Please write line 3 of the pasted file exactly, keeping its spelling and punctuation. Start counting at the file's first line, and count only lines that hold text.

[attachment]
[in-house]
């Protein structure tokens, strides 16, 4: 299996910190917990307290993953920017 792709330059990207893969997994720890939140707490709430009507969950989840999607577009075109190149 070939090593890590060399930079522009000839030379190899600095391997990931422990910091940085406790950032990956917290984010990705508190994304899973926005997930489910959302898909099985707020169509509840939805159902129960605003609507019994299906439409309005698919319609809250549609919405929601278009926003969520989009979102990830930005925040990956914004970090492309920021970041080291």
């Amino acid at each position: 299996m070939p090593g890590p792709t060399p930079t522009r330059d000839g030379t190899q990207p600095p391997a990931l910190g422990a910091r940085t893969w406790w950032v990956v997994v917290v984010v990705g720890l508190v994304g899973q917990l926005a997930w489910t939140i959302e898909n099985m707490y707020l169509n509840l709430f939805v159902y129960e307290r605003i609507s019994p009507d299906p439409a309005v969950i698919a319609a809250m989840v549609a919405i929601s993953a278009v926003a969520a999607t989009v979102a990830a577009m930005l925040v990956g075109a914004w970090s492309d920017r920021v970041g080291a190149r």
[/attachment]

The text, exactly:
């Amino acid at each position: 299996m070939p090593g890590p792709t060399p930079t522009r330059d000839g030379t190899q990207p600095p391997a990931l910190g422990a910091r940085t893969w406790w950032v990956v997994v917290v984010v990705g720890l508190v994304g899973q917990l926005a997930w489910t939140i959302e898909n099985m707490y707020l169509n509840l709430f939805v159902y129960e307290r605003i609507s019994p009507d299906p439409a309005v969950i698919a319609a809250m989840v549609a919405i929601s993953a278009v926003a969520a999607t989009v979102a990830a577009m930005l925040v990956g075109a914004w970090s492309d920017r920021v970041g080291a190149r």